George Cunningham: Working Life ~ Part 1
Cooper Brothers Ltd
Researched and written by Gemma Clarke
George’s first job was in a stamp shop at Cooper Brothers which was in Arundel Street. In the More George Book there are more detailed stories of some of the characters that worked there as well as the work that George himself did in Chapters 8, 9 and 10.
A New Beginning
‘Later that evening, Dad came home earlier than usual from Kenny McLeod’s and told me that a Mr Joel, foreman of the stamp shop at Cooper Brothers in Arundel Street, was looking for a handy lad and I was to go and see him in the morning.’
George’s First Job
‘However, Mr Little, after perusing the last school report I had brought with me, looked thoughtfully at my skinny frame and said, not unkindly, ‘Well, I don’t think that a job in the press shop would suit you, or be of any benefit to the firm.’ At first I was rather upset, but at the same time glad because, to be honest, I had been frightened by the machinery and noise down below. ‘However,’ he continued, folding up my report and handing it back to me, ‘Mr Beardsall, our designer, has been enquiring about having someone to assist him, so you start on Monday morning.’ I wasn’t given the opportunity to accept or decline, as he carried on. ‘You’ll start work at eight o’clock, three-quarters of an hour for dinner and finish at six, Saturday finish at one o’clock.’ ‘One week’s paid holiday a year. Your wages will be nine shillings for a forty-eight-hour week, with a rise of a shilling a week each birthday until you are twenty-one, at which time the situation will be reviewed.’ I mumbled out my thanks as he bustled me to the door, down the stairs and into Arundel Street. All the way home, I exulted in the delights of this vast sum of money being paid to me every week and of my transition in a few days from a callow school lad to a long-trousered, wage-earning workman.’
PP. 41-42, Chapter 8, More George! (courtesy of The Hallamshire Press Limited).
‘I learnt the art of soldering and hammering, starting off by making napkin rings in sterling silver. I was also entered by the firm into the silversmithing class at the School of Art in Arundel Street. Mr Bennett, the teacher, was a tall, thin, slightly stooped man, who wore an artist’s smock and came from London, so that at first he was rather difficult to understand. The workshops at the College were high-ceilinged and airy, and much better equipped from those at Cooper Brothers. I made a child’s bowl and drinking mug by hand out of copper and engraved them with pictures of animals and birds, each one named, so that the infant could be taught to read whilst eating.’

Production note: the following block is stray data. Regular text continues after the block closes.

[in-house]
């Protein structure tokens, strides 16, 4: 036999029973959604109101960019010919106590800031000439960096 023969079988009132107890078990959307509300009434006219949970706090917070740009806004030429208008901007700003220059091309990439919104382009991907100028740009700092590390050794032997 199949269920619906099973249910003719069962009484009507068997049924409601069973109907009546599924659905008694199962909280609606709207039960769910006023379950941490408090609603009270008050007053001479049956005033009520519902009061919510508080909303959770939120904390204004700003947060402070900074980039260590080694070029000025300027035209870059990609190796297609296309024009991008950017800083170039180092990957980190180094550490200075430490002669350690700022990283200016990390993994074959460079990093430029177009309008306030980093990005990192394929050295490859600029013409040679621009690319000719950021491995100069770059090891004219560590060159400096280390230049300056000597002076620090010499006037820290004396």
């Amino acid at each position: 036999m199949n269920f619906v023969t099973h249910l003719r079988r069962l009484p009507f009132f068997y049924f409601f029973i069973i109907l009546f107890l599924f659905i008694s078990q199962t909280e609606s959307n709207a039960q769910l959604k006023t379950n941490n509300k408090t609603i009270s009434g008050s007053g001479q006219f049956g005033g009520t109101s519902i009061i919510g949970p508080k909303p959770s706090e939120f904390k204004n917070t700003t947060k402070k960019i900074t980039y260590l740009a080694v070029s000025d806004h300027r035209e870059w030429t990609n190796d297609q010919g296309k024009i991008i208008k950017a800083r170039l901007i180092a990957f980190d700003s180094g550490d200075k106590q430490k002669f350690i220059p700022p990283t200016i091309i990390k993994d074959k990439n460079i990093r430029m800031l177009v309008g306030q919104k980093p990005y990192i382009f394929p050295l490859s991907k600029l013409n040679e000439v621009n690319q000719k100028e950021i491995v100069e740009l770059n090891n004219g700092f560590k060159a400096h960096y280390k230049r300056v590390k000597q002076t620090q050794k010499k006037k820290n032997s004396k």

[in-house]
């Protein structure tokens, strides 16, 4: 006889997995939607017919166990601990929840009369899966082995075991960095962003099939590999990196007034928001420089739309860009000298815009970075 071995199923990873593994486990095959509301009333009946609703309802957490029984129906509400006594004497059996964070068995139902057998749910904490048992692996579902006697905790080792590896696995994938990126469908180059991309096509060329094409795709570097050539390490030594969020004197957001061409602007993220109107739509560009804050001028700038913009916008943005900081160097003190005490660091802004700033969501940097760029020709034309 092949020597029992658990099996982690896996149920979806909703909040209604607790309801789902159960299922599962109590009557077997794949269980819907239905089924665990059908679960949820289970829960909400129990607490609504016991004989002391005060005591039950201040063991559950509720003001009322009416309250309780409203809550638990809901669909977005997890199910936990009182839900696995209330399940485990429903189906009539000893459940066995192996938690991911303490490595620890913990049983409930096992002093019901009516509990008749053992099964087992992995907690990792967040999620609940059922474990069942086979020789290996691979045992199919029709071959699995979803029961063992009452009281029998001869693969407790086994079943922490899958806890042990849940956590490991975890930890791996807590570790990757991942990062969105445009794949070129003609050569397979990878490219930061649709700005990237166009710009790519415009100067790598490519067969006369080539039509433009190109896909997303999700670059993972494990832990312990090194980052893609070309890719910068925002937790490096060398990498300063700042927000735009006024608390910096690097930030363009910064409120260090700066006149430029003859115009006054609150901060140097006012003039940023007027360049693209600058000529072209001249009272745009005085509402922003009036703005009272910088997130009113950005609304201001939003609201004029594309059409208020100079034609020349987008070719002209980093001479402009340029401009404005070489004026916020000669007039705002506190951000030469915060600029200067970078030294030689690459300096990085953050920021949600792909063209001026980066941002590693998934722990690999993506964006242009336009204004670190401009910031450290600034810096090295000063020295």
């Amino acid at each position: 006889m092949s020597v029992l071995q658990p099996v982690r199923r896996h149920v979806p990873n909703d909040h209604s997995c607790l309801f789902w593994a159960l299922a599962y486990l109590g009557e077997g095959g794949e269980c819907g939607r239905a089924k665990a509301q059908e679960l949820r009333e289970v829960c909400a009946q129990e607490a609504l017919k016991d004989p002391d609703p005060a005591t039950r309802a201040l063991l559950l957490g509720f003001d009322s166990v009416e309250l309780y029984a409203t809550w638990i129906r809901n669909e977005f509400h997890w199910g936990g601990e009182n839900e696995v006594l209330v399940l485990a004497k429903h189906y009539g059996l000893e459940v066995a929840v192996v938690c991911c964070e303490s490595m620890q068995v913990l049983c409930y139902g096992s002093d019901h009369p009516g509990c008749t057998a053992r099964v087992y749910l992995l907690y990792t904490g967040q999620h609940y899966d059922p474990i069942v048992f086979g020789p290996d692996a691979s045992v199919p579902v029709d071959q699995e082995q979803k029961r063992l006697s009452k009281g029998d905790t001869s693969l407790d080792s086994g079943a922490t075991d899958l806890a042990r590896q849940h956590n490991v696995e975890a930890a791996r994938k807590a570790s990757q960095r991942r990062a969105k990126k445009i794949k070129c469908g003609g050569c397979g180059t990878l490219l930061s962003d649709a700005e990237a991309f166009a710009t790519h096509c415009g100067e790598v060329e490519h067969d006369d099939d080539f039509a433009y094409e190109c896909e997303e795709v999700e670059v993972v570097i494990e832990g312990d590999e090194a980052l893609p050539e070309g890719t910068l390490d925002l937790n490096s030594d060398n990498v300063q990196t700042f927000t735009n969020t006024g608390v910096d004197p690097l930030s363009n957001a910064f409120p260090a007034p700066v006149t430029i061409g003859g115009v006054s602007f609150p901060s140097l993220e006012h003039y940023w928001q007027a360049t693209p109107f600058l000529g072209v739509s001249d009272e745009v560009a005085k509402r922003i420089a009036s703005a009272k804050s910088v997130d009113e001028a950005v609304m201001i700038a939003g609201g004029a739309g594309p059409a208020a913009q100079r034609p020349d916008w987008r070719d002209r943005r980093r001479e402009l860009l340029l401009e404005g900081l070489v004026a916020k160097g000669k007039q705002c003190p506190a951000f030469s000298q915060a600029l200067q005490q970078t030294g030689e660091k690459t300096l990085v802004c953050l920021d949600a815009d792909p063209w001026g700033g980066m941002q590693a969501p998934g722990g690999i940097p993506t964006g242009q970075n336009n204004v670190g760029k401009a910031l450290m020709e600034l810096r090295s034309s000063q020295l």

P. 47, Chapter 10, More George! (courtesy of The Hallamshire Press Limited).
How did the War impact George’s workplace?
‘All that did happen was that Mr Beardsall designed, on the instructions of Mr Joe Cooper, a tea and sugar container. This contribution to the war effort was a small round tube about four inches long, divided in the middle by a partition and capped at each end. Made of sterling silver, beautifully engine-turned, with a shield left bare for the owner’s monogram, it was a must for wealthy people to take their own tea and sugar rations when visiting friends. It was in sharp contrast to the newspaper-clad mashings I was still doing for the silversmiths, and as I hammered and soldered these silver war winners, I wondered what Hitler would think about our secret weapons.’
‘Things were getting crucial, too, at Cooper Brothers. The supply of sterling silver had dried up and I had to resort to making the tea and sugar containers out of an inferior metal, known in the trade as German Silver, which struck me as being rather ironic in the light of the current situation. I continued with my classes at the School of Art and did a drawing of a plate to complete the child’s set. When it was done to Mr Bennett’s satisfaction, a circle of copper was procured and I hand-hammered it into shape. Even though I was only sixteen, I was quite adept with the blowlamp and the dozens of hammers and various tool of the silversmithing craft. There was something very satisfying in hammering a flat sheet of metal and hopefully seeing it turn into a thing of beauty and a joy forever.’
PP. 61-63, Chapter 13, More George! (courtesy of The Hallamshire Press Limited).